Tommy Aldridge


“Tommy’s signature style is a rare combination of power, technique, and feel.

Tommy remains very active as a clinician discussing everything from the basic fundamentals of rock drumming to the double bass fills and solos that made him famous.

“Rock Drum Soloing and Double Bass Workout” is Tommy’s first instructional video.

With his hard-hitting style, flair, and showmanship, Tommy continues to be a major influence in hard rock and heavy metal drumming.” Yamaha Drums

“Tommy taught himself to play the drums. He didn’t have the benefit of affording a private teacher, and he wasn’t attracted to the high school drum corps. He grew up listening to albums by Cream, the Beatles, and Jimi Hendrix, however, and he mimicked his heroes on those albums.

He started playing double bass early on, in order to get a sound that he had in his head. He started out playing in clubs and at frat parties, but got his break into the majors when he was asked to join Black Oak Arkansas, an up and coming southern rock outfit. However, when he made the decision to leave the band, he experienced complications.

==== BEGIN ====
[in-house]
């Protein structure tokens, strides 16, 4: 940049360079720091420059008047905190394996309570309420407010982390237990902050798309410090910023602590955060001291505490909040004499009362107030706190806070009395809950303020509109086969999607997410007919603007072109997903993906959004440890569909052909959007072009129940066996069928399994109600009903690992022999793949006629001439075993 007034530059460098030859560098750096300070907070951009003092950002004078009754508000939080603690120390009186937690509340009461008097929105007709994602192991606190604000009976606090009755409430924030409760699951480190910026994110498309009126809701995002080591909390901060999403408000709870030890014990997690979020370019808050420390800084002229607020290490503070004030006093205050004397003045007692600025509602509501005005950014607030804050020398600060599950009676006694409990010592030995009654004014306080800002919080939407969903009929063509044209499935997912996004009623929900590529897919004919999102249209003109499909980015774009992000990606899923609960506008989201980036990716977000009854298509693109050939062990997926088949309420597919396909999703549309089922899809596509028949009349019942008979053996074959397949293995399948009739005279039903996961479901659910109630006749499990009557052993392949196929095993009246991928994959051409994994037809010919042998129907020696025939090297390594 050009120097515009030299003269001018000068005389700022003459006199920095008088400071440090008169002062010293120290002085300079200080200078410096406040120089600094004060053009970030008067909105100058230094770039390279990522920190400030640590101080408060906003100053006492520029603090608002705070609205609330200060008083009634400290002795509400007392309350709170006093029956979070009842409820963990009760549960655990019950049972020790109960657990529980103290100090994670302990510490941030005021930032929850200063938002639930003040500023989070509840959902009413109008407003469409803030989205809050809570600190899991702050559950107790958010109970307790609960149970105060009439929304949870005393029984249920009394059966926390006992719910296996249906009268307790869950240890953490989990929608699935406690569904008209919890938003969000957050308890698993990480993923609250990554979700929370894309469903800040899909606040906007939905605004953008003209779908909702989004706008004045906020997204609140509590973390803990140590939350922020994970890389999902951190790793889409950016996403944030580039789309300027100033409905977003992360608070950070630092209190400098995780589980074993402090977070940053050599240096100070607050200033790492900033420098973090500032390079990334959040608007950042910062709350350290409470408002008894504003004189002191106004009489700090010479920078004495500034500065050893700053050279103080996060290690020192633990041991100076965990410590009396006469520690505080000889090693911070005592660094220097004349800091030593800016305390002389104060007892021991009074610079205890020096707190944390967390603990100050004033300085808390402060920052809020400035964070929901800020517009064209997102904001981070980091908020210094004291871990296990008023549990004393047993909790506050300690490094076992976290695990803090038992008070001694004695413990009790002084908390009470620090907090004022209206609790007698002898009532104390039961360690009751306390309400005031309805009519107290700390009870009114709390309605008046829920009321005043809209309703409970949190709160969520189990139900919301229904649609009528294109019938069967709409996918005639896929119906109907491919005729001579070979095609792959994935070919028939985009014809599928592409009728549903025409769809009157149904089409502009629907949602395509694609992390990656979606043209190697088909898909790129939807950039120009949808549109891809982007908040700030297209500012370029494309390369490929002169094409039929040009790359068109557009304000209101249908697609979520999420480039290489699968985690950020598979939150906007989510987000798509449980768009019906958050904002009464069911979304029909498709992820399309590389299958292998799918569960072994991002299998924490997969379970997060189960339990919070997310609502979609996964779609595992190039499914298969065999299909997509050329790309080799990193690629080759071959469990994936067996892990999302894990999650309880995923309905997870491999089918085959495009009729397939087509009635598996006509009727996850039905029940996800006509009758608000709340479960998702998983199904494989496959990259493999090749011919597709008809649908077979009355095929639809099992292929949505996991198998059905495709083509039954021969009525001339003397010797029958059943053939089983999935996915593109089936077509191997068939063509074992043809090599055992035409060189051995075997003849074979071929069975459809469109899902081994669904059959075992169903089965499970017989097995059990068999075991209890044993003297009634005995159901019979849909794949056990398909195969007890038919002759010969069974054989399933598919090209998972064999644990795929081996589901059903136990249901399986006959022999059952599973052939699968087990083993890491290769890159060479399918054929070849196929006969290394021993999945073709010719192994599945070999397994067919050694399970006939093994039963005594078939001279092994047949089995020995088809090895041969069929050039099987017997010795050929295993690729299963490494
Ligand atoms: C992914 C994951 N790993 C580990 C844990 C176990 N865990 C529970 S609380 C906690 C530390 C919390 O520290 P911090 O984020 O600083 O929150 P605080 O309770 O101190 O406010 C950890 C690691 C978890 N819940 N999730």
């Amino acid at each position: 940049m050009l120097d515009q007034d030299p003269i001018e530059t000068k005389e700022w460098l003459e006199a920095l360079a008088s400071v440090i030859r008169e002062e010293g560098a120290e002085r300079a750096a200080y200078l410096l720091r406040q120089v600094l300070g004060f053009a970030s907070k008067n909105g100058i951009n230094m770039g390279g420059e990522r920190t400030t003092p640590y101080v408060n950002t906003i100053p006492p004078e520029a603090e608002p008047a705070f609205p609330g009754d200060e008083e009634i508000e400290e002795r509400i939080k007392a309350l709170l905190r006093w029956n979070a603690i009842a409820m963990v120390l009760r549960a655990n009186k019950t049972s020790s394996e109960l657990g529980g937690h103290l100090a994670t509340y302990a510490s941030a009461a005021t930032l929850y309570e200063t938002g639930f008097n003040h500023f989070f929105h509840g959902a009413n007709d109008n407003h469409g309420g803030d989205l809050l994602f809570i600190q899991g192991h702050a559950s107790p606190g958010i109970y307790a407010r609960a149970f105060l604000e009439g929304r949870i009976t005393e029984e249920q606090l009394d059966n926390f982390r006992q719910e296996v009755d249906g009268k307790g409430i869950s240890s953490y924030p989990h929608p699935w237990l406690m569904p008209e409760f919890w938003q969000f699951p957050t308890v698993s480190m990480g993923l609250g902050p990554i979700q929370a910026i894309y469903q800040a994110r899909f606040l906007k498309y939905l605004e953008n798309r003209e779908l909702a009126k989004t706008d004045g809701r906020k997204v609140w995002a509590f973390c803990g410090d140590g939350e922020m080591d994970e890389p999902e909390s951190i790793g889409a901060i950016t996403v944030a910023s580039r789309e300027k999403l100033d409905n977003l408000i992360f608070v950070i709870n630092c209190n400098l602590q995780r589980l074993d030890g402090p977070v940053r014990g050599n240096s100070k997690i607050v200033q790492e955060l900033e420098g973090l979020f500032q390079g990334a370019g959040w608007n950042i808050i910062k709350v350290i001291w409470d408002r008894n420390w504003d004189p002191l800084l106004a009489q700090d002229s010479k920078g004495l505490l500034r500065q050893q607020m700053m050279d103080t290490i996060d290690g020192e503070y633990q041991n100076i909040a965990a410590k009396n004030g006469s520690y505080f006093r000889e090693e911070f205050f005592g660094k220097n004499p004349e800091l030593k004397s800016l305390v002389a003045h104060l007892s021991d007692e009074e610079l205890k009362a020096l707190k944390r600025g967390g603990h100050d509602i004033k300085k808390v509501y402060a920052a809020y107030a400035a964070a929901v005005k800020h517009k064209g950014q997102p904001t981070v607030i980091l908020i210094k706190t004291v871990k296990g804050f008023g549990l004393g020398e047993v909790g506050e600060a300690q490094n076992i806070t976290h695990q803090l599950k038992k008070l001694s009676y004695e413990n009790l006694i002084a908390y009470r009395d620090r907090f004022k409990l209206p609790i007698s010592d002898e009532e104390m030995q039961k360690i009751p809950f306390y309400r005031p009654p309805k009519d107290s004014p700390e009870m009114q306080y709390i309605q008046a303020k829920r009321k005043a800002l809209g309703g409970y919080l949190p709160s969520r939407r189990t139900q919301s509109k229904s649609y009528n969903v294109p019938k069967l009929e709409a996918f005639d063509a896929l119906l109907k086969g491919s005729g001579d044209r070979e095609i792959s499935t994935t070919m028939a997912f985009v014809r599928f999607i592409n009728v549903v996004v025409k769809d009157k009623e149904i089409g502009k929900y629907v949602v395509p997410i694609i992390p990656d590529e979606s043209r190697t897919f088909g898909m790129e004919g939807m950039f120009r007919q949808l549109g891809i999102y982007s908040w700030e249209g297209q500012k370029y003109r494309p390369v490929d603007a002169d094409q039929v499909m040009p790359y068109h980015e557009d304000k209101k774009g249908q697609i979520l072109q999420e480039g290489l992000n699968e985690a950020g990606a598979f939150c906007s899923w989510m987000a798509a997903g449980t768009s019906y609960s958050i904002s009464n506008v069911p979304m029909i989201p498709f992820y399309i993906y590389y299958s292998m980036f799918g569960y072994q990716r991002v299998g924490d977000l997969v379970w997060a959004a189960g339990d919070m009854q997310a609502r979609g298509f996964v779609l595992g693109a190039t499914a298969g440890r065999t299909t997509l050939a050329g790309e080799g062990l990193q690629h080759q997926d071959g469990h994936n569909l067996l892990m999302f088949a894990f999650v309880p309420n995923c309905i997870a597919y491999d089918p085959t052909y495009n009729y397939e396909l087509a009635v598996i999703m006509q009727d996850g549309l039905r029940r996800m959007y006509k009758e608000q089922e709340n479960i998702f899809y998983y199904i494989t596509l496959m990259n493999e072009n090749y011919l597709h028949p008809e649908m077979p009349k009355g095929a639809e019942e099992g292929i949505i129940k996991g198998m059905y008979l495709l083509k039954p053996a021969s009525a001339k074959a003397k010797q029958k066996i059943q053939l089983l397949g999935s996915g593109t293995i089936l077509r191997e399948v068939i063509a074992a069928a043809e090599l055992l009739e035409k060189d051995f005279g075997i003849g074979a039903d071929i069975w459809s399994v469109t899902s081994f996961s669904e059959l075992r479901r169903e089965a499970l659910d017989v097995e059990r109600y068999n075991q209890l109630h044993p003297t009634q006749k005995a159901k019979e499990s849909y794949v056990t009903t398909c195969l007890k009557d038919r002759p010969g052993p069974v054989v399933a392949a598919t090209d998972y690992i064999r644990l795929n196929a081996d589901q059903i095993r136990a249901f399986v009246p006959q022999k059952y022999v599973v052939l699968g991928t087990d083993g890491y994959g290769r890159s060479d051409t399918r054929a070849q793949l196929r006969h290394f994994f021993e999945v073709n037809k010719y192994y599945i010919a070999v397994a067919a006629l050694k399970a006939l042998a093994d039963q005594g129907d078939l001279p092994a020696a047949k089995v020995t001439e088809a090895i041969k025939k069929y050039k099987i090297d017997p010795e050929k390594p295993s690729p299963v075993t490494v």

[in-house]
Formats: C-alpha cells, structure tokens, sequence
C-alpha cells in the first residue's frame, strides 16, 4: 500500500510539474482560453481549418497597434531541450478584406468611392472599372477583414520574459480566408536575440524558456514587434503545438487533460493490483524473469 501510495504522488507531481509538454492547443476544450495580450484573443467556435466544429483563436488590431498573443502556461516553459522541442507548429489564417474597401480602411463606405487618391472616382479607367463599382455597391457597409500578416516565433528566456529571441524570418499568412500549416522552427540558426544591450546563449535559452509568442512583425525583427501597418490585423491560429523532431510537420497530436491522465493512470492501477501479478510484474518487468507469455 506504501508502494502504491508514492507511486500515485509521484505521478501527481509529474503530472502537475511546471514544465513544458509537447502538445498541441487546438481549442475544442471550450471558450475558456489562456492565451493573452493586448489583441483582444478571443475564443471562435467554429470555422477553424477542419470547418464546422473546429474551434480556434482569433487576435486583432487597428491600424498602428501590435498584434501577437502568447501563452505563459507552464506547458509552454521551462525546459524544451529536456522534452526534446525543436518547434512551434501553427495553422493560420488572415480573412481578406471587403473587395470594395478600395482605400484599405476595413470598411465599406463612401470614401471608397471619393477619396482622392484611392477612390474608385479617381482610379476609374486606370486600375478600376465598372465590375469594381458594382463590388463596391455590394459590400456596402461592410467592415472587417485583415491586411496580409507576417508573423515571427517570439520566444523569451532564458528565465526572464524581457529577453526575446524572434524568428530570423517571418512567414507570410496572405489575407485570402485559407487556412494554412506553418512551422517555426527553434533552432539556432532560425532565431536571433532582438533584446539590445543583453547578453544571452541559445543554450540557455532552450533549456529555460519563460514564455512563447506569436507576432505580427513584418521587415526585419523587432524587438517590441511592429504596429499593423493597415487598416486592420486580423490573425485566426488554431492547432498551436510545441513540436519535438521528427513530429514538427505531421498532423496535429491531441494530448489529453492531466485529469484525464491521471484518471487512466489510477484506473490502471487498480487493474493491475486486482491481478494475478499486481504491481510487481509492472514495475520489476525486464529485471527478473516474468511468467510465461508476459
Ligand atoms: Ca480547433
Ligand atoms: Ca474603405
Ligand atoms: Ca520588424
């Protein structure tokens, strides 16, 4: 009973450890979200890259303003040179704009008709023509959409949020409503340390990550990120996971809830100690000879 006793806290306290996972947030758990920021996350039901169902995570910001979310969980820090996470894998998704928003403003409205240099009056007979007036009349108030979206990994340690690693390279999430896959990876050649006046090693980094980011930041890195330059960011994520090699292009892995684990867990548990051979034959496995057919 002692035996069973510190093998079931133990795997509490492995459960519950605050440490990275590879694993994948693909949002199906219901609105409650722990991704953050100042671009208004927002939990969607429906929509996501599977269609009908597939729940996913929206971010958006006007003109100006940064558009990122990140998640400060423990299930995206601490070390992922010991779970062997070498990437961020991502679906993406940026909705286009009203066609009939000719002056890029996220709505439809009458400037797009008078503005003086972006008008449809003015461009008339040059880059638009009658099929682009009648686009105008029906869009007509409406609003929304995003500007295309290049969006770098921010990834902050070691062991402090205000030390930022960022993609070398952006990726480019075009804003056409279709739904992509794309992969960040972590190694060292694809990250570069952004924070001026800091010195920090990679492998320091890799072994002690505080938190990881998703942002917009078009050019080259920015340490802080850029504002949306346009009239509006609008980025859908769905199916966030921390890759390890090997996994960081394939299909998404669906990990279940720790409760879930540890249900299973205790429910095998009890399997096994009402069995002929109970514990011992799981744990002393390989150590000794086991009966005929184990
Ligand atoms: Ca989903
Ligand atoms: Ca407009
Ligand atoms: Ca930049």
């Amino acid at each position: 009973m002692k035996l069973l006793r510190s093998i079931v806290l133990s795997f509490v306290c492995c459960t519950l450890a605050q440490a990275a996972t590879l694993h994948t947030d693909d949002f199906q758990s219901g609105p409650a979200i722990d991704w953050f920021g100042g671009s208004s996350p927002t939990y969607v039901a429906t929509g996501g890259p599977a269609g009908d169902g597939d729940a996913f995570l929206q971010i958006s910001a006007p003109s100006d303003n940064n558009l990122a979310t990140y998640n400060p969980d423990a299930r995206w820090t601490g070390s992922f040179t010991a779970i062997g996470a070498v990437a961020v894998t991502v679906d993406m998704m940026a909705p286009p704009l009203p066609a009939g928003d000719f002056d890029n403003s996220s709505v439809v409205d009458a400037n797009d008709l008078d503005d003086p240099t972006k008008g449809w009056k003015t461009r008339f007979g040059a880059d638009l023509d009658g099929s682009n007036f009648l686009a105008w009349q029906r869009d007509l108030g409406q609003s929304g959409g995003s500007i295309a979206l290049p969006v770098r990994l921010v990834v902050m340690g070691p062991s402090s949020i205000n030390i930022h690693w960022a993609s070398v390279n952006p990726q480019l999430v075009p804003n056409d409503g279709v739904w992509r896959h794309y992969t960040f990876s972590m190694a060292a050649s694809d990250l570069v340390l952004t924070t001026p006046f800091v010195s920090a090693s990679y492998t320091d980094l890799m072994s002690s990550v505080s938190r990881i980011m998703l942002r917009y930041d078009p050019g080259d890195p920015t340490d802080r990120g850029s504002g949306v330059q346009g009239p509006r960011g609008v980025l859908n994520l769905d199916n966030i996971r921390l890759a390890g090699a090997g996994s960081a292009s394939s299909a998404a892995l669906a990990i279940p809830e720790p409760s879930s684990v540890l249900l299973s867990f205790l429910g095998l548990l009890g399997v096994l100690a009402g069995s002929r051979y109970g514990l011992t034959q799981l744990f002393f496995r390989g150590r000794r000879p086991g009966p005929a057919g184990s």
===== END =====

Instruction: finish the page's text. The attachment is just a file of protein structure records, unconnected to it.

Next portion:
After about a year, he was able to forge ahead, and he began working with Pat Travers. He worked with him for a few years, did a few tours, and put out a few records, until he left for England. He wanted to try living and working in England, and he began working with Gary Moore. They put out a couple of albums, and met Ozzy Osbourne and Randy Rhoads during this time. Tommy and Randy became good friends, and eventually got the chance to work together with Ozzy Osbourne’s band. He was the drummer on the phenomenal Diary of a Madman tour, and describes working with Randy “highlight of my career.” He stayed on with Ozzy’s band as Jake E. Lee joined on lead guitar, and they put out Bark at the Moon, but Tommy was ready for a change. About this time, Tommy began corresponding with Rudy Sarzo, who had just finished his successful stint with Quiet Riot, and they began kicking around and trying to make something happen. They hired Tony MacAlpine and did a couple of albums, but it ended up not being a permanent band situation. Tommy began hanging around with John Sykes, who was in touch with David Coverdale. John and David were looking for a solid rhythm section to support their hard-driving sound, and eventually, Rudy and Tommy joined Whitesnake.” Paiste